Courtesy Kenn Kaufman
After a large range expansion northward from the 1930s through the 1970s, the Glossy Ibis breeds irregularly along the Atlantic Coast from southern Maine to Florida, across the Florida peninsula, and along the Gulf Coast into Texas. Breeding colonies are most concentrated in Florida and southwestern Louisiana. This ibis winters largely from the Carolinas south through Florida and just into Texas. Significant numbers also breed and winter through the Caribbean and most of Central America. The Glossy Ibis also occurs in southeastern Europe, most of Africa south of the Sahara, the Near East, Southeast Asia, and most of Australia east of the outback.
A legend for the range map to the right can be found here
During breeding season, the Glossy Ibis usually inhabits wooded wetlands close to the coast. Foraging birds wade in moist to submerged marshes, lagoons, and mudflats. This ibis is also found on flooded and dry fields, sewage ponds, and estuaries. Its wintering habitat appears to be similar.
Often feeding in small, close flocks, the Glossy Ibis walks slowly through marshes, feeling for prey with its long, curved bill by probing into mud and submerged vegetation. This dark ibis may also hold its bill open in shallow water, swing its bill through water, and peck items from various surfaces. The bird’s omnivorous diet includes water beetles, dragonflies, flies, earth and marine worms, leeches, mussels, clams, frogs, small snakes, small fish, and various seeds. Glossy Ibis often associate with other wading birds; some herons, like the Snowy Egret, appear to find prey disturbed by the ibis.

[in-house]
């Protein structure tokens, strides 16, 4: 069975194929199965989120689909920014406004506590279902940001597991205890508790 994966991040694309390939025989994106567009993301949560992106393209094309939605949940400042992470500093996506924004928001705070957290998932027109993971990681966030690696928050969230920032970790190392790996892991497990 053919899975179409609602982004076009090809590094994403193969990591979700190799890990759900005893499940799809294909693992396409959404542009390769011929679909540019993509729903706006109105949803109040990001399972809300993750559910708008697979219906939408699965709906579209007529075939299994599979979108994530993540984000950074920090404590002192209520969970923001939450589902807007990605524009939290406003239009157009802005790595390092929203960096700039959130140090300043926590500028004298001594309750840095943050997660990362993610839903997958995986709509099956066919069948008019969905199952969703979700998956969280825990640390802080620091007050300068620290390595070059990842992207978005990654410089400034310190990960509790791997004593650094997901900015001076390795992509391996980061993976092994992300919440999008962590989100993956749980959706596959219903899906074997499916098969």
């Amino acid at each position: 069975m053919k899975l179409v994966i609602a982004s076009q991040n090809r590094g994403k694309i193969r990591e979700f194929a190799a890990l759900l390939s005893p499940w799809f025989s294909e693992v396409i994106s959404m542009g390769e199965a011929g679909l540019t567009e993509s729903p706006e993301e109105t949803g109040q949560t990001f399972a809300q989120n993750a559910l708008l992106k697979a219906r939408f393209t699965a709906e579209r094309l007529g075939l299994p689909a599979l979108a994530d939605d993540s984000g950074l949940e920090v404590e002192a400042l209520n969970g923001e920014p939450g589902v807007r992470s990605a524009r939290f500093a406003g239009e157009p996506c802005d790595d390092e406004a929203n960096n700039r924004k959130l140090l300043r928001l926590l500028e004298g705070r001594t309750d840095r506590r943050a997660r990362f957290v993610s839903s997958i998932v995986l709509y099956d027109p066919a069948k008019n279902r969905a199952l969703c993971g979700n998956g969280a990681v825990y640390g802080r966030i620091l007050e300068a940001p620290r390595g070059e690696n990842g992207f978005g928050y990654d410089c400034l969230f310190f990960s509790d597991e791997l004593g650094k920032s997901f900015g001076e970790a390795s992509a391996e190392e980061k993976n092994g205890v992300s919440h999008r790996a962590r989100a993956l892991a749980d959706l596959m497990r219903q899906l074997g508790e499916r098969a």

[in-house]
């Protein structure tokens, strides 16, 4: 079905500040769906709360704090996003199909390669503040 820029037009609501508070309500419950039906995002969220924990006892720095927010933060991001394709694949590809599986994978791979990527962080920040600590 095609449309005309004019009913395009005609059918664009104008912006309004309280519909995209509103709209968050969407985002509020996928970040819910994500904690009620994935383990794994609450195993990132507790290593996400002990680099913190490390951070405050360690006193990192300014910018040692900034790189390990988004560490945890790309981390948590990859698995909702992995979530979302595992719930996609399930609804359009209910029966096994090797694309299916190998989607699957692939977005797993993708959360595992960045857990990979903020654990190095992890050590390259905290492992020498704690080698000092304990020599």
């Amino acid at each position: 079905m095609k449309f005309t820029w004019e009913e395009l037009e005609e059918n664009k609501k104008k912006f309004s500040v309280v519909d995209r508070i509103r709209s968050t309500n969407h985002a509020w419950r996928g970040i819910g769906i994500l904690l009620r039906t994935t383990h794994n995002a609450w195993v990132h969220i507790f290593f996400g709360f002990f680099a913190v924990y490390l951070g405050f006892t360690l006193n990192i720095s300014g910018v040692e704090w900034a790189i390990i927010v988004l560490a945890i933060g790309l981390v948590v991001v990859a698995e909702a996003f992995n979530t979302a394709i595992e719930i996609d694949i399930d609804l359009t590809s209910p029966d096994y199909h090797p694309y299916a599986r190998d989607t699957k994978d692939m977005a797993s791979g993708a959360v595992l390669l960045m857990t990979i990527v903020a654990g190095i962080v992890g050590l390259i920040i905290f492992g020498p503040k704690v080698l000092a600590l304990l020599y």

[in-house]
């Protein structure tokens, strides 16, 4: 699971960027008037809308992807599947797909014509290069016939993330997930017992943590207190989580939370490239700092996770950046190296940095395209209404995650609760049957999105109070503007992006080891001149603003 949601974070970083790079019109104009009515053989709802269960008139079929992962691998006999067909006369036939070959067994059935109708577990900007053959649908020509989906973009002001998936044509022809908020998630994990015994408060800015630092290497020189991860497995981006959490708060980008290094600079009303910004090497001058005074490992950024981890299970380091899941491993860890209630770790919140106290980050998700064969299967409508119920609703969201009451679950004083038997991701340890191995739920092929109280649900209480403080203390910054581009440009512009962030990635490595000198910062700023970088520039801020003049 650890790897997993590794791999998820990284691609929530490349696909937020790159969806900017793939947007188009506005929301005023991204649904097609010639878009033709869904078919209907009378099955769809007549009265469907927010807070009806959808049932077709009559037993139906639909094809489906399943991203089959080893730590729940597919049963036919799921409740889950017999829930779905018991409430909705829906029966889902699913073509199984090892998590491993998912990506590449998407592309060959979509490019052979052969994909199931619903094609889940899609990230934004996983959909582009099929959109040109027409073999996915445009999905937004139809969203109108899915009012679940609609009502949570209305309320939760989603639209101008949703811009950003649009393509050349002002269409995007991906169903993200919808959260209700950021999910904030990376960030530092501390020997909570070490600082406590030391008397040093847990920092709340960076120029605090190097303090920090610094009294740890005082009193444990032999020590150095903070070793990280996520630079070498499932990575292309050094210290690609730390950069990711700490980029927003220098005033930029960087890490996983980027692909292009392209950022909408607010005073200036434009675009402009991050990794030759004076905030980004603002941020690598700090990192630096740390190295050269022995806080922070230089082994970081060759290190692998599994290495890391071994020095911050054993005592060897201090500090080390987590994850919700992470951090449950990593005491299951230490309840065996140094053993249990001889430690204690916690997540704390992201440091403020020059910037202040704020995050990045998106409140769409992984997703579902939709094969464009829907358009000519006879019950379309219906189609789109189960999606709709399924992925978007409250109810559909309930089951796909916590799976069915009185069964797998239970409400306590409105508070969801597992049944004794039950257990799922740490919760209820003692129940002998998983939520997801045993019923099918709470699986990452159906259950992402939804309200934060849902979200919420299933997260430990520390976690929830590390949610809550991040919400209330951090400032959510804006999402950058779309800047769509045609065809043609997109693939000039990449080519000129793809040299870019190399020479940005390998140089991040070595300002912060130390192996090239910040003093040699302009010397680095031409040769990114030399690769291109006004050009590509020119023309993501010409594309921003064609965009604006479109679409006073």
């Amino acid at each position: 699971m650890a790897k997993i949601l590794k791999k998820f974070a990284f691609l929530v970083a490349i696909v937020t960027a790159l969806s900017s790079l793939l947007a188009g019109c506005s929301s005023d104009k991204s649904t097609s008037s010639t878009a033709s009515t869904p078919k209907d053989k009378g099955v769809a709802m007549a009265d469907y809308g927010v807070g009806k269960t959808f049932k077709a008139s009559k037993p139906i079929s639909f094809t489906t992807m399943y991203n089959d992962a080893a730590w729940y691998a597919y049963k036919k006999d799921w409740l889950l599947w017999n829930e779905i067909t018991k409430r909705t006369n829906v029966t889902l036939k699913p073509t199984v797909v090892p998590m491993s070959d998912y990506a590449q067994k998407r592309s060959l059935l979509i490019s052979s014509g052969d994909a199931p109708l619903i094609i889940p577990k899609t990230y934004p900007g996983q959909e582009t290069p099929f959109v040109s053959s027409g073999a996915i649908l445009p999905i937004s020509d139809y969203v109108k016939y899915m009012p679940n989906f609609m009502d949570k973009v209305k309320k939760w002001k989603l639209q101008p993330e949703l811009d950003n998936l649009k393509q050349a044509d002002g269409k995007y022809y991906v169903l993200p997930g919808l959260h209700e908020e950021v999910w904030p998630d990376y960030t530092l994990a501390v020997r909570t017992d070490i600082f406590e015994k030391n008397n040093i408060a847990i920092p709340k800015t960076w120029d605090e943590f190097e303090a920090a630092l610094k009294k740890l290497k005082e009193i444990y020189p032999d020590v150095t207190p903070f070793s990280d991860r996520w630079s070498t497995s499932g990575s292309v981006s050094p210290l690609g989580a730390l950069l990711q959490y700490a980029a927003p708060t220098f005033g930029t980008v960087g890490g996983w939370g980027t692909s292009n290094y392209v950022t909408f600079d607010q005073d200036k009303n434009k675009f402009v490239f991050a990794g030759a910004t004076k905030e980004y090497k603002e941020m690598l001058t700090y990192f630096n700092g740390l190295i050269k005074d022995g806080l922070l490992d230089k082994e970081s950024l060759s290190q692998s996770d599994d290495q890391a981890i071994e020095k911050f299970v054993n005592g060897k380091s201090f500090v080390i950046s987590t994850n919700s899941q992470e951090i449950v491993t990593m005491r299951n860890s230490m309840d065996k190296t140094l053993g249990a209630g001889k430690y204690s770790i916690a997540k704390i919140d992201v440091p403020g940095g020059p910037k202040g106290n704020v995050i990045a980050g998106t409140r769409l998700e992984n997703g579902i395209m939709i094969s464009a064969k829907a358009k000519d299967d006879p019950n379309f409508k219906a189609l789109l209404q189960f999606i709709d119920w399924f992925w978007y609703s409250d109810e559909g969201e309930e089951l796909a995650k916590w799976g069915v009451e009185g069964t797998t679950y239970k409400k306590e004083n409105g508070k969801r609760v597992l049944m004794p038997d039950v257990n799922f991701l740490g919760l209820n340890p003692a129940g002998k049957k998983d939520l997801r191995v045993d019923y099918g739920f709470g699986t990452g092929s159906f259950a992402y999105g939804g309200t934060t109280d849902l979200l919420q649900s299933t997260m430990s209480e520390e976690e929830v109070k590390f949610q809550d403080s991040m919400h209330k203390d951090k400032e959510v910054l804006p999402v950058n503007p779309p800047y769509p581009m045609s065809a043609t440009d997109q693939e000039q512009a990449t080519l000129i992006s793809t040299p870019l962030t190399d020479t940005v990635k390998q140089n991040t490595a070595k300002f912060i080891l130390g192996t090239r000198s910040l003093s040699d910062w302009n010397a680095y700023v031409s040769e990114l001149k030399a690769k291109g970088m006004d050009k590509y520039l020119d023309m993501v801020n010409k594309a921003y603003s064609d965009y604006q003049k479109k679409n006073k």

In North America, the breeding biology of the Glossy Ibis has not been fully studied. Glossy Ibis probably form monogamous pairs for the breeding season, and maintain bonds with mutual preening, bowing, and bill touching. Both sexes build a tight, bulky, bowl-shaped, unlined nest in a tree, shrub, or dense ground vegetation, and add material, including twigs, reeds, rushes, and course grasses, until the chicks hatch. The female lays three to four greenish-blue to dark blue eggs, which both sexes incubate for about three weeks.
The fairly helpless chicks are cared for by both sexes and are fed regurgitated food from their parents’ open bills. Different hatching times create a hierarchy based on size among the young; in clutches with four hatchlings, the smallest ibis rarely survives. Within two to three weeks, the young climb into surrounding branches, returning to the nest only for feeding. Young Glossy Ibis fledge in about four weeks, accompany their parents to foraging sites after about six weeks, and are independent in less than two months.
Migrating day or night in small flocks, often in V-shaped formations, Glossy Ibis arrive in late March through April along the Atlantic coast north of the Carolinas. After breeding, this ibis is well known for dispersing far and wide across the continent, a habit that probably led to its colonization of the Americas. Fall migrants begin to disperse in mid-July and move through America’s southern coasts and the Caribbean. A few linger in the Carolinas and Florida.